The European Commission will fine Finland for failing to ban chewing tobacco in the Swedish-speaking Aland Islands.
European regulators said all oral tobacco - whether chewing tobacco or snus - is dangerous because it contains "particularly large quantities" of cancer-causing chemicals.
Only Sweden has an exemption to an EU ban on the smokeless tobacco called snus that is usually stuck under the upper lip. In 2004, the Luxembourg-based European Court of Justice upheld a ban on the substance, ruling that the dangers of snus merited its being outlawed.
The EU executive said it would ask the EU's highest court to charge Finland a fine of 2,029,536 EUR(US$2,875,040) and impose daily fines of 19,828 EUR(US$28,089) per day if it continues to disobey the ban on oral tobacco.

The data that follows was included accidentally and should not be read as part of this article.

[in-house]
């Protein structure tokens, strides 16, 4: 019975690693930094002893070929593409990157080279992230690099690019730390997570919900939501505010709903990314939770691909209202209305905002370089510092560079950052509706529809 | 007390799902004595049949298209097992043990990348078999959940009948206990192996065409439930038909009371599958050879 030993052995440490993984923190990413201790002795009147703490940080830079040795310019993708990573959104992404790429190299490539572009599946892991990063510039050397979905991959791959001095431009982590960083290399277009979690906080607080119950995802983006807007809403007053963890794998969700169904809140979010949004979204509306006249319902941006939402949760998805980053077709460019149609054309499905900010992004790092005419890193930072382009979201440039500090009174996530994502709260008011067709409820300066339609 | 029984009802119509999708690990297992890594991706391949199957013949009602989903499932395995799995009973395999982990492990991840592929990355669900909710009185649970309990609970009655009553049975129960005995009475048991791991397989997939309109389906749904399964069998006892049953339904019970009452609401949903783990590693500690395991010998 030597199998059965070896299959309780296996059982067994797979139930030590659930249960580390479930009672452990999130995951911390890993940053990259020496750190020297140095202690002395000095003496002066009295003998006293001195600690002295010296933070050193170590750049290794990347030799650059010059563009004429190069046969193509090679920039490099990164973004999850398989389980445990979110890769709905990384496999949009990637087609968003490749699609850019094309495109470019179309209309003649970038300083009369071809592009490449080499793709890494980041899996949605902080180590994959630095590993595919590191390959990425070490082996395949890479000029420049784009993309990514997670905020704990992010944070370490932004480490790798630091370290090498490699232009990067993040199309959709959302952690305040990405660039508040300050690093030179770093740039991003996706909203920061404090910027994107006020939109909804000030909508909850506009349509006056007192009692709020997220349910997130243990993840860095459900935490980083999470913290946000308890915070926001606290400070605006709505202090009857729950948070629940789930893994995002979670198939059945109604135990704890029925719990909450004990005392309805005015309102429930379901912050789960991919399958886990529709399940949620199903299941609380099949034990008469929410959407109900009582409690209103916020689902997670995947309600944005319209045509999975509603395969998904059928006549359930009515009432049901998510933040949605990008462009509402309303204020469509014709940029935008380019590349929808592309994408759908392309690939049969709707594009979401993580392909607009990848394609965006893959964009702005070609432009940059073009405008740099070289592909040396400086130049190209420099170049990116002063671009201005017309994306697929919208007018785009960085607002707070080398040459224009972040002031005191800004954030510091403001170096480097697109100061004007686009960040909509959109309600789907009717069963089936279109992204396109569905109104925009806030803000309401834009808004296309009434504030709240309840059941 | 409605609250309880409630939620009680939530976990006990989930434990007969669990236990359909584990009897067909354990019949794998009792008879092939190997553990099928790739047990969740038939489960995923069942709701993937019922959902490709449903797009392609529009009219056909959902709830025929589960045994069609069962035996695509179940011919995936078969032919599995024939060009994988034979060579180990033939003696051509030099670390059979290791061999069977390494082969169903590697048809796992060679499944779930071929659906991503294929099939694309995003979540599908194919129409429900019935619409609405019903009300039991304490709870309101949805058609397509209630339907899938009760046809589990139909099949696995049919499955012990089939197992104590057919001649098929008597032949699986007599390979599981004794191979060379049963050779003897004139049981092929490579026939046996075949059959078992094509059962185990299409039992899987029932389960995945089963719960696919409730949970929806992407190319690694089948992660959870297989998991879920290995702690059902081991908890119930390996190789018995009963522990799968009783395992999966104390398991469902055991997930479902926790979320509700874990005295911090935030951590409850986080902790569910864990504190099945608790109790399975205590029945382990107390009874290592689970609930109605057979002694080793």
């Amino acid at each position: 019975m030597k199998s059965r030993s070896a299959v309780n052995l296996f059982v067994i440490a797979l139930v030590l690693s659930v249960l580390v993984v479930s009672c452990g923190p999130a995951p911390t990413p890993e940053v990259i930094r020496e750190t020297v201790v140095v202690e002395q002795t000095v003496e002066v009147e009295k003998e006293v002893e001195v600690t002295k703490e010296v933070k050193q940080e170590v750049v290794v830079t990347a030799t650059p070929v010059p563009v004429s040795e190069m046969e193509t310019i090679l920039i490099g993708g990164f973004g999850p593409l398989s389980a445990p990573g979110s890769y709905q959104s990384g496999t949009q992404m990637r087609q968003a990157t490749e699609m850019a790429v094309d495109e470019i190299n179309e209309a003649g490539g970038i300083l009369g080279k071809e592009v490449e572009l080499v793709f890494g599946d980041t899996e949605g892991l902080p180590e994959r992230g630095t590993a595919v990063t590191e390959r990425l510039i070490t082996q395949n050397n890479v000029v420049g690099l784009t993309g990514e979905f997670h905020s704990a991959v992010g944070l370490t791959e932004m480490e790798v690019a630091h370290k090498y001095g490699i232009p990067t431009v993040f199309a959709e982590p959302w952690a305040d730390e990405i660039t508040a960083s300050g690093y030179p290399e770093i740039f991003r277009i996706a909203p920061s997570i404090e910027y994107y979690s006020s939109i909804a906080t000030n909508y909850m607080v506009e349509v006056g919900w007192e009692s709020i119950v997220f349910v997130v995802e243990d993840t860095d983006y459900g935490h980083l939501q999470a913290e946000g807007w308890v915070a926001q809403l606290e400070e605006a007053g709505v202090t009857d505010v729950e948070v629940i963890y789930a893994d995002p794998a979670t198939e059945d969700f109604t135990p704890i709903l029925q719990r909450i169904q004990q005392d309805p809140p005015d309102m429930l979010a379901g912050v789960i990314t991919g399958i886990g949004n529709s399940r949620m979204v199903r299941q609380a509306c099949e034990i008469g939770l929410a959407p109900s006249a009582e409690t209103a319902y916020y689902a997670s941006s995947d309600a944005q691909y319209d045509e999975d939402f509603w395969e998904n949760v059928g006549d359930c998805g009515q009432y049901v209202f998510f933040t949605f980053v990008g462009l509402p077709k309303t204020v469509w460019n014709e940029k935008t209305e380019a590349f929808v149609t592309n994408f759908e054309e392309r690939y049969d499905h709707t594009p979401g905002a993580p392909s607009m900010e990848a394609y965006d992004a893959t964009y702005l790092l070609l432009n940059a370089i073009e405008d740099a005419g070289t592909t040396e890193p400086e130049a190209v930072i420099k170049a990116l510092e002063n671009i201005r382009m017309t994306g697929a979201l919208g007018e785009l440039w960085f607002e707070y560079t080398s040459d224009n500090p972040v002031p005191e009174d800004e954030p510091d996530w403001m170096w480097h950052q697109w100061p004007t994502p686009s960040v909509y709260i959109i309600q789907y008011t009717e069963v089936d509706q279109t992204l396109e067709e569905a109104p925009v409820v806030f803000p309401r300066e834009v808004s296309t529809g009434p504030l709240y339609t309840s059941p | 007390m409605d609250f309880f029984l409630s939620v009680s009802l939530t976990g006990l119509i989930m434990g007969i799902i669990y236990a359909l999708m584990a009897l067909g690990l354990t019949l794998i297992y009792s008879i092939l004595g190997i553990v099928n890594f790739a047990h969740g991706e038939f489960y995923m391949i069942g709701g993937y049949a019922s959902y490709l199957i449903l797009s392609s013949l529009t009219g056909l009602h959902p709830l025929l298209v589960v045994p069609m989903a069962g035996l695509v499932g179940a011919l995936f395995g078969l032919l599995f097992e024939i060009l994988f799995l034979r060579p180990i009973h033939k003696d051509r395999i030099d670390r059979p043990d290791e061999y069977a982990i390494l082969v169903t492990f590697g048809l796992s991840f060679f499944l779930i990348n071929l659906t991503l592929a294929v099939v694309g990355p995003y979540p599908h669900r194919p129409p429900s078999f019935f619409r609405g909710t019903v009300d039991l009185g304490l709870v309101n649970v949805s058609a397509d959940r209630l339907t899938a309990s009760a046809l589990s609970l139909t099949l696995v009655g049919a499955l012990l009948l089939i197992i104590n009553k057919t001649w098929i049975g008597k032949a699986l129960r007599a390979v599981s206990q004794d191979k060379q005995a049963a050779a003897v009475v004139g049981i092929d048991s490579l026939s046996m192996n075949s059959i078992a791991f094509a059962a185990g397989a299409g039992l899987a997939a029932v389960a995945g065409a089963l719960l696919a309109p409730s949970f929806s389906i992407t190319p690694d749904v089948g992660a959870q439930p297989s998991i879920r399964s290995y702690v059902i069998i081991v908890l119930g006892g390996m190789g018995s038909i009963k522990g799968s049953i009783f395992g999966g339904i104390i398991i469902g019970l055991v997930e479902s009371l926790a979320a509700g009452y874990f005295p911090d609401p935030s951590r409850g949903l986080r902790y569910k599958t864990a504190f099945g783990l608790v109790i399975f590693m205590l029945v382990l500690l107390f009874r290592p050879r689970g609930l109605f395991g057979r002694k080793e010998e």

The Aland Islands changed local laws last January to try to bow to EU wishes - but Brussels said they did not go far enough because they only stopped the snus variety and not other types of oral tobacco, such as chewing tobacco, from entering the market.
Its rules also allow oral tobacco to be sold on boats once they leave Finnish waters, meaning that Baltic Sea ferries can skirt the ban during part of their voyage.
Chewing tobacco is banned in the rest of Finland. But, situated in the Baltic Sea between Finland and Sweden, the Aland archipelago has its own legislation, government and a 30-member Parliament. Finland and Aland also have an agreement that Aland pays its own EU fines.
Finnish media reported from the Aland Islands that following the EU executive's decision, legislators on Tuesday began to compile a law to ban all forms of tobacco in the archipelago of 25,000 inhabitants.
Near the United Nations Glass Palace in New York, there is a metallic sculpture entitled "Evil Defeated by Good", representing Saint George transfixing a dragon with his lance. It was donated by the USSR in 1990 to celebrate the INF Treaty concluded with the USA in 1987